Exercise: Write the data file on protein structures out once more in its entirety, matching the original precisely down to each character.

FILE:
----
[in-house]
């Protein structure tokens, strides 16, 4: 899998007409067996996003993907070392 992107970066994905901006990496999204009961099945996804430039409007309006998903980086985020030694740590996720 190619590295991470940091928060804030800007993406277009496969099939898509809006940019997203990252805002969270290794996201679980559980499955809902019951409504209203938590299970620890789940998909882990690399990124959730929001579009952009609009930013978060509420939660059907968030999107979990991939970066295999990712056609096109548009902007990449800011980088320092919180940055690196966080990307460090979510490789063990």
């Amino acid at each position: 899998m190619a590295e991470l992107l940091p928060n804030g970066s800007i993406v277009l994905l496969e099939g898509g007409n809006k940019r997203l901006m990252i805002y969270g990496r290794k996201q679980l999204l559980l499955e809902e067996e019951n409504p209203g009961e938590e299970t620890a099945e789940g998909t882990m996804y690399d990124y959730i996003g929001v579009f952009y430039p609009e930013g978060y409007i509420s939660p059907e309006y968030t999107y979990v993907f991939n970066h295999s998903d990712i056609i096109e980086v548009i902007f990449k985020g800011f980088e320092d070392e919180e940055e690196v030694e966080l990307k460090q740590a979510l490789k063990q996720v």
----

[in-house]
């Protein structure tokens, strides 16, 4: 899998007409067996996003993907070392 992107970066994905901006990496999204009961099945996804430039409007309006998903980086985020030694740590996720 190619590295991470940091928060804030800007993406277009496969099939898509809006940019997203990252805002969270290794996201679980559980499955809902019951409504209203938590299970620890789940998909882990690399990124959730929001579009952009609009930013978060509420939660059907968030999107979990991939970066295999990712056609096109548009902007990449800011980088320092919180940055690196966080990307460090979510490789063990």
């Amino acid at each position: 899998m190619a590295e991470l992107l940091p928060n804030g970066s800007i993406v277009l994905l496969e099939g898509g007409n809006k940019r997203l901006m990252i805002y969270g990496r290794k996201q679980l999204l559980l499955e809902e067996e019951n409504p209203g009961e938590e299970t620890a099945e789940g998909t882990m996804y690399d990124y959730i996003g929001v579009f952009y430039p609009e930013g978060y409007i509420s939660p059907e309006y968030t999107y979990v993907f991939n970066h295999s998903d990712i056609i096109e980086v548009i902007f990449k985020g800011f980088e320092d070392e919180e940055e690196v030694e966080l990307k460090q740590a979510l490789k063990q996720v």